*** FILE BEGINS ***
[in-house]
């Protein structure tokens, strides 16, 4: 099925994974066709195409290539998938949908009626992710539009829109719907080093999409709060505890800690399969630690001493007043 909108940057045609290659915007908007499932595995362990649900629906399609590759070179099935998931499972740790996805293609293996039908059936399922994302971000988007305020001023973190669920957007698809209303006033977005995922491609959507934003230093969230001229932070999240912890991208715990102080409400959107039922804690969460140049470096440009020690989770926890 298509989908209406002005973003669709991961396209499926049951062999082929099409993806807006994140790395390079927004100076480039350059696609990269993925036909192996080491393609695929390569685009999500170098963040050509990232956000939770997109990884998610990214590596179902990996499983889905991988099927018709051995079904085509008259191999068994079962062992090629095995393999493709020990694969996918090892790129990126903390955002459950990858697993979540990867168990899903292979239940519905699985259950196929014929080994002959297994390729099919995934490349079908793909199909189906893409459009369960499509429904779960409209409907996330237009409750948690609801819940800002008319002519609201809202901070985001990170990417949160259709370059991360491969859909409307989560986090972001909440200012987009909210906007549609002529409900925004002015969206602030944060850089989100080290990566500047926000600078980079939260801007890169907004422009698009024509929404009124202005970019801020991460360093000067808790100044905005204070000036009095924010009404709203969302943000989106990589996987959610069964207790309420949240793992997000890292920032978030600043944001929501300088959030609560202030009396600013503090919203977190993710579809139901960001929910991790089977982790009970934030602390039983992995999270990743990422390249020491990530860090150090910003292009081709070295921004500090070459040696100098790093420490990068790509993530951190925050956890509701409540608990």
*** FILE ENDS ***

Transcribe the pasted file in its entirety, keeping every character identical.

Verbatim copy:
[in-house]
């Protein structure tokens, strides 16, 4: 099925994974066709195409290539998938949908009626992710539009829109719907080093999409709060505890800690399969630690001493007043 909108940057045609290659915007908007499932595995362990649900629906399609590759070179099935998931499972740790996805293609293996039908059936399922994302971000988007305020001023973190669920957007698809209303006033977005995922491609959507934003230093969230001229932070999240912890991208715990102080409400959107039922804690969460140049470096440009020690989770926890 298509989908209406002005973003669709991961396209499926049951062999082929099409993806807006994140790395390079927004100076480039350059696609990269993925036909192996080491393609695929390569685009999500170098963040050509990232956000939770997109990884998610990214590596179902990996499983889905991988099927018709051995079904085509008259191999068994079962062992090629095995393999493709020990694969996918090892790129990126903390955002459950990858697993979540990867168990899903292979239940519905699985259950196929014929080994002959297994390729099919995934490349079908793909199909189906893409459009369960499509429904779960409209409907996330237009409750948690609801819940800002008319002519609201809202901070985001990170990417949160259709370059991360491969859909409307989560986090972001909440200012987009909210906007549609002529409900925004002015969206602030944060850089989100080290990566500047926000600078980079939260801007890169907004422009698009024509929404009124202005970019801020991460360093000067808790100044905005204070000036009095924010009404709203969302943000989106990589996987959610069964207790309420949240793992997000890292920032978030600043944001929501300088959030609560202030009396600013503090919203977190993710579809139901960001929910991790089977982790009970934030602390039983992995999270990743990422390249020491990530860090150090910003292009081709070295921004500090070459040696100098790093420490990068790509993530951190925050956890509701409540608990």